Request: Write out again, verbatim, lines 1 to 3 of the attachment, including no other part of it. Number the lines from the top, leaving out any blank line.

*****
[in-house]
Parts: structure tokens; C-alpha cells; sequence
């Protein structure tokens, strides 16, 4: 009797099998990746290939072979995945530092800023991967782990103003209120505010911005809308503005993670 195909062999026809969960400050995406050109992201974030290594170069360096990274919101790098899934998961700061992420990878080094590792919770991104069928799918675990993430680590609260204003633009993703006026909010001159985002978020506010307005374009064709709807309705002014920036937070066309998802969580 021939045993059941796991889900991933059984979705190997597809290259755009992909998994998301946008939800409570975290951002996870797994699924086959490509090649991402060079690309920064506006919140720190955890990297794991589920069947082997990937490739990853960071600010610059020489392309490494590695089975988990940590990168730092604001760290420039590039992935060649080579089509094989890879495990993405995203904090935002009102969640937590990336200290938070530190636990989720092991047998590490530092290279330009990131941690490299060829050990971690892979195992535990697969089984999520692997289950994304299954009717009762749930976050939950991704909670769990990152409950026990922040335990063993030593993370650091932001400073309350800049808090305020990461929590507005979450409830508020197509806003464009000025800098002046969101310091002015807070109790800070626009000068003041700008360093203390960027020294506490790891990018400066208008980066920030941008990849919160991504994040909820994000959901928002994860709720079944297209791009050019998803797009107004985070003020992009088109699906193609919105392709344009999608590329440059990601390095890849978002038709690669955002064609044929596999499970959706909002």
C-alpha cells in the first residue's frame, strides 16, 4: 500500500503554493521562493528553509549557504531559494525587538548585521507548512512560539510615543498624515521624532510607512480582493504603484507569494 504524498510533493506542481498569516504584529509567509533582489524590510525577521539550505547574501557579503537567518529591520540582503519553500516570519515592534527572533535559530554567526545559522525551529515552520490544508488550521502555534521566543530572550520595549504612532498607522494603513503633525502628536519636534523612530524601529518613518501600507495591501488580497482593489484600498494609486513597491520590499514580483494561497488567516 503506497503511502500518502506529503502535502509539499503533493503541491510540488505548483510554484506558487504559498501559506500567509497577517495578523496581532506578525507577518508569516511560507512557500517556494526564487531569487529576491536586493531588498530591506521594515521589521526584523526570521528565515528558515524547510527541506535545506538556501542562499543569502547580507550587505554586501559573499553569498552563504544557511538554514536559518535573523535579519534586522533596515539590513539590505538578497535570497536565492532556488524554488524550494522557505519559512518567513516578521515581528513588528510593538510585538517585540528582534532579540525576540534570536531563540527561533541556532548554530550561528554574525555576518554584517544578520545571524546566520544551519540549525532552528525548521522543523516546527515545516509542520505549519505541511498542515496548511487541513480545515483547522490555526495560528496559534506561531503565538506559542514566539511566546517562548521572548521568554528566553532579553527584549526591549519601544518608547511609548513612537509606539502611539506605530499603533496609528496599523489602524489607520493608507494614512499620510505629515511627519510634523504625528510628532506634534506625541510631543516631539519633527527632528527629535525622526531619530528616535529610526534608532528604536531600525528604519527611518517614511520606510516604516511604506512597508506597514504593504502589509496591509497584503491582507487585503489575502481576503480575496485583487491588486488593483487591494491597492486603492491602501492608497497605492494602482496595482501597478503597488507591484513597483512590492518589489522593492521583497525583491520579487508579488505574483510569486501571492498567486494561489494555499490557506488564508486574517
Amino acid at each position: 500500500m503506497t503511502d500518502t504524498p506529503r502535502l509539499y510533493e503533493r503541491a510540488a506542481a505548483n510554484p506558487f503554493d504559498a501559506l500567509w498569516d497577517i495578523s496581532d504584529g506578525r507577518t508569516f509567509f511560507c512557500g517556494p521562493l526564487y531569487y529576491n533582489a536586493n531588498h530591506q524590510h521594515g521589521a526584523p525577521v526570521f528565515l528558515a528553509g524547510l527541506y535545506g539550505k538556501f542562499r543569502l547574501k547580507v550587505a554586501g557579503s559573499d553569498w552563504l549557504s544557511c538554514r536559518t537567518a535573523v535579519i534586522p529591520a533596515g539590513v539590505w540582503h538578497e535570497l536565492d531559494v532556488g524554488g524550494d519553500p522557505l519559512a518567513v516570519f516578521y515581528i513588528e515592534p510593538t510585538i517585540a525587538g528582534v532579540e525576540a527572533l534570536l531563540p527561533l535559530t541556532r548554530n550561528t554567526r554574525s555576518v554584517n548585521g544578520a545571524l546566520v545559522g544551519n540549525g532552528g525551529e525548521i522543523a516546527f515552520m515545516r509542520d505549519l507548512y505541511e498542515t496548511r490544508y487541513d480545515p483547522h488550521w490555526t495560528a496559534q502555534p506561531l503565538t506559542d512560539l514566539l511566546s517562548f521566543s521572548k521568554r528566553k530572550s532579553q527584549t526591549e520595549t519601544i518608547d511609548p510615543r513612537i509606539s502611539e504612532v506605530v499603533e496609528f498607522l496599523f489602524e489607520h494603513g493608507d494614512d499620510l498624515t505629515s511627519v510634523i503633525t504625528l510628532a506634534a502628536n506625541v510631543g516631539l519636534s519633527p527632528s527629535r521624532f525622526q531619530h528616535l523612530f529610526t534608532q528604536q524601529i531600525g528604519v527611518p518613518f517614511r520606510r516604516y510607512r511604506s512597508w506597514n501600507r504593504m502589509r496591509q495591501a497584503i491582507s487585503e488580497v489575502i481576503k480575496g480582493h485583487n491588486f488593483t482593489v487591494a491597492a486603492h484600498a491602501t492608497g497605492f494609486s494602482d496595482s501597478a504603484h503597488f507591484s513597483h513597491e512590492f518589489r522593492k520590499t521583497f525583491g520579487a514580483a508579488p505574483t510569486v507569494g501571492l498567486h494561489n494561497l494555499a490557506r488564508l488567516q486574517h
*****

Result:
[in-house]
Parts: structure tokens; C-alpha cells; sequence
């Protein structure tokens, strides 16, 4: 009797099998990746290939072979995945530092800023991967782990103003209120505010911005809308503005993670 195909062999026809969960400050995406050109992201974030290594170069360096990274919101790098899934998961700061992420990878080094590792919770991104069928799918675990993430680590609260204003633009993703006026909010001159985002978020506010307005374009064709709807309705002014920036937070066309998802969580 021939045993059941796991889900991933059984979705190997597809290259755009992909998994998301946008939800409570975290951002996870797994699924086959490509090649991402060079690309920064506006919140720190955890990297794991589920069947082997990937490739990853960071600010610059020489392309490494590695089975988990940590990168730092604001760290420039590039992935060649080579089509094989890879495990993405995203904090935002009102969640937590990336200290938070530190636990989720092991047998590490530092290279330009990131941690490299060829050990971690892979195992535990697969089984999520692997289950994304299954009717009762749930976050939950991704909670769990990152409950026990922040335990063993030593993370650091932001400073309350800049808090305020990461929590507005979450409830508020197509806003464009000025800098002046969101310091002015807070109790800070626009000068003041700008360093203390960027020294506490790891990018400066208008980066920030941008990849919160991504994040909820994000959901928002994860709720079944297209791009050019998803797009107004985070003020992009088109699906193609919105392709344009999608590329440059990601390095890849978002038709690669955002064609044929596999499970959706909002």